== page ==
With the U.S. and China still locking its horns in a tariff-for-tariff battle, consumer technology giant Apple is finding ways to duck Chinese tariffs and one way is to build its vaunted desktop computer, the Mac Pro, deep in the heart of Austin, Texas.
This shift to building the Mac Pro domestically comes as tariffs on China are hurting the bottom line, particularly for its bread-and-butter product, the iPhone.
Furthermore, per a CNBC report, “Apple over the weekend received federal product exclusions, the company confirmed, which enabled it to import some parts it needs for the Mac Pro without paying import tariffs. Apple said the new Mac Pro models include over two times more American-made components than previous models.”
“The Mac Pro is Apple’s most powerful computer ever and we’re proud to be building it in Austin. We thank the administration for their support enabling this opportunity,” said Apple CEO Tim Cook in a statement.
The move also marks Apple relenting to U.S. President Donald Trump’s desire to keep Mac Pro production in the states.
“Apple will not be given Tariff waiver, or relief, for Mac Pro parts that are made in China,” Trump said in a tweet. “Make them in the USA, no Tariffs!”
“A man I have a lot of liking for and respect is Tim Cook, and we’ll work it out, I think they’re going to announce that they’re going to build a plant in Texas, and if they do that I’m starting to get very happy, okay,” Trump added.
Cook essentially agreed with Trump’s volition, saying that Mac Pro production will stay in the U.S.
“In terms of the exclusion, we’ve been making the Mac Pro in the U.S. We want to continue doing that,” Cook said on a call with analysts. “We’re working and investing currently in capacity to do so because we want to continue to be here.”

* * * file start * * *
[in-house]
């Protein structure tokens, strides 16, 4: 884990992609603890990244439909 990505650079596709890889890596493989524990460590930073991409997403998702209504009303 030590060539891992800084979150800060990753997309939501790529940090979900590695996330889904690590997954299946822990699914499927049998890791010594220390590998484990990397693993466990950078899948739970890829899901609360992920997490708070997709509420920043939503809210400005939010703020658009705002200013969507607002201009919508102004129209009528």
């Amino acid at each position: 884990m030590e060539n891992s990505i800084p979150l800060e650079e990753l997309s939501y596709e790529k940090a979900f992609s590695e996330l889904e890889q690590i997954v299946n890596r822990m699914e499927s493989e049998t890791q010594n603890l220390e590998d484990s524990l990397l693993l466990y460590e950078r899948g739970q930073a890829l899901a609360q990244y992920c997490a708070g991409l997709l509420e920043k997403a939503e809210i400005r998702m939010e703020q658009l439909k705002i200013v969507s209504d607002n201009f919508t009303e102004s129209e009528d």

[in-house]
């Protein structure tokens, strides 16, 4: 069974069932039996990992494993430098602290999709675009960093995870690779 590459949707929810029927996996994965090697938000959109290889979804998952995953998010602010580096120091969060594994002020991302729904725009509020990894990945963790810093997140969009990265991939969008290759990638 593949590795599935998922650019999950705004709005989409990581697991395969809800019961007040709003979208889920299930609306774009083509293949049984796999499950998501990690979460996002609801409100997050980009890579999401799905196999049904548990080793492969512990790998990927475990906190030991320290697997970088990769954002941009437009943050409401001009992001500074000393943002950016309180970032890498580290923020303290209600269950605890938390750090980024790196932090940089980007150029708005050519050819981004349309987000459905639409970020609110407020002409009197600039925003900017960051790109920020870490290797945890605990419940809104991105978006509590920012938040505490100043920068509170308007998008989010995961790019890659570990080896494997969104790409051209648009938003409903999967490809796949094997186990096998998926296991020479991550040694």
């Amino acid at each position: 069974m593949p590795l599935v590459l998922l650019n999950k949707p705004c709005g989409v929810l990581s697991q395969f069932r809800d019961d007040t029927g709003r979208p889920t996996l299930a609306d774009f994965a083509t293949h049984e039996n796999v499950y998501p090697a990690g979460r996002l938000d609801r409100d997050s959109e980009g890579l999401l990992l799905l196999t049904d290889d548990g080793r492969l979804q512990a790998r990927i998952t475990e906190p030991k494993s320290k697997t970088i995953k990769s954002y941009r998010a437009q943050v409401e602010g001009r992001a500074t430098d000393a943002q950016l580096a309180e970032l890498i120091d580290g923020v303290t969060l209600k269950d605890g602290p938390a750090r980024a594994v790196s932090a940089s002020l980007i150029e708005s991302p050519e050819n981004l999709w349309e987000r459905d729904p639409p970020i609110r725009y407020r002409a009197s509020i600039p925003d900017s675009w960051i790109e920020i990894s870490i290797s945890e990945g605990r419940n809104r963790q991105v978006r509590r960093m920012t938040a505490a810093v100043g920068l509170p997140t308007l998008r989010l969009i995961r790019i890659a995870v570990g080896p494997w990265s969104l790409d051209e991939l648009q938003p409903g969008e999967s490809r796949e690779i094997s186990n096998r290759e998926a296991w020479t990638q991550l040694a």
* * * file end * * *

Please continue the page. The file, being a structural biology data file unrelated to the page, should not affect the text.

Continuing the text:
Cook With Apple
Here are three ETFs with the heaviest weightings of Apple stock:
- Technology Select Sector SPDR ETF (NYSEArca: XLK)–17.10%: tries to reflect the performance of the Technology Select Sector Index, which is comprised of technology and telecom sector of the S&P 500. The ETF includes companies from technology hardware, storage, and peripherals; software; diversified telecommunication services; communications equipment; semiconductors and semiconductor equipment; internet software and services; IT services; electronic equipment, instruments and components; and wireless telecommunication services.
- Vanguard Information Technology ETF (NYSEArca: VGT)–15.8%: tries to reflect the performance of the MSCI US IMI Information Technology 25/50 Index, which includes information technology stocks in the MSCI US IMI 25/50.
- iShares U.S. Technology ETF (NYSEArca: IYW)–15.79%: reflects the performance of the Dow Jones U.S. Information Technology Index, which includes all tech sector picks in the Dow Jones U.S. Index. Due to the Dow Jones’ classification of information tech names, healthcare technology stocks may be included while payment technology stocks are excluded.
For more market trends, visit ETF Trends.